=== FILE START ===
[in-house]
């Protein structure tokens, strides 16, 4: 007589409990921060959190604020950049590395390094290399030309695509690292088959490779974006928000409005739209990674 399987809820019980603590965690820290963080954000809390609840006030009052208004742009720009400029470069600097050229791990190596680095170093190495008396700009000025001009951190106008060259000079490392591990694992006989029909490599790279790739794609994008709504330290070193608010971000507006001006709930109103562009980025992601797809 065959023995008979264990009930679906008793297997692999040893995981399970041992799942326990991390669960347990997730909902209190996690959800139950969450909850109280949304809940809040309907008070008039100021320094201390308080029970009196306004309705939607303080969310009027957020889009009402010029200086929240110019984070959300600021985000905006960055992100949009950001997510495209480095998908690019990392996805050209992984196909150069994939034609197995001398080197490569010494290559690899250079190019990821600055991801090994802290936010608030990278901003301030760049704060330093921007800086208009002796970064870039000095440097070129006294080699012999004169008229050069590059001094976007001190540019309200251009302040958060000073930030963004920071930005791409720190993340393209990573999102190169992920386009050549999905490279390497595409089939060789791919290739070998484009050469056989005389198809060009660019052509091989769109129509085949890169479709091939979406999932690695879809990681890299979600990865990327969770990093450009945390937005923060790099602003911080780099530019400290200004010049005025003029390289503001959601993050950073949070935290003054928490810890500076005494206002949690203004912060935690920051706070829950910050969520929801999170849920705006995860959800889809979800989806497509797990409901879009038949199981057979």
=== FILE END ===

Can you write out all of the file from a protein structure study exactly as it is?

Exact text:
[in-house]
């Protein structure tokens, strides 16, 4: 007589409990921060959190604020950049590395390094290399030309695509690292088959490779974006928000409005739209990674 399987809820019980603590965690820290963080954000809390609840006030009052208004742009720009400029470069600097050229791990190596680095170093190495008396700009000025001009951190106008060259000079490392591990694992006989029909490599790279790739794609994008709504330290070193608010971000507006001006709930109103562009980025992601797809 065959023995008979264990009930679906008793297997692999040893995981399970041992799942326990991390669960347990997730909902209190996690959800139950969450909850109280949304809940809040309907008070008039100021320094201390308080029970009196306004309705939607303080969310009027957020889009009402010029200086929240110019984070959300600021985000905006960055992100949009950001997510495209480095998908690019990392996805050209992984196909150069994939034609197995001398080197490569010494290559690899250079190019990821600055991801090994802290936010608030990278901003301030760049704060330093921007800086208009002796970064870039000095440097070129006294080699012999004169008229050069590059001094976007001190540019309200251009302040958060000073930030963004920071930005791409720190993340393209990573999102190169992920386009050549999905490279390497595409089939060789791919290739070998484009050469056989005389198809060009660019052509091989769109129509085949890169479709091939979406999932690695879809990681890299979600990865990327969770990093450009945390937005923060790099602003911080780099530019400290200004010049005025003029390289503001959601993050950073949070935290003054928490810890500076005494206002949690203004912060935690920051706070829950910050969520929801999170849920705006995860959800889809979800989806497509797990409901879009038949199981057979």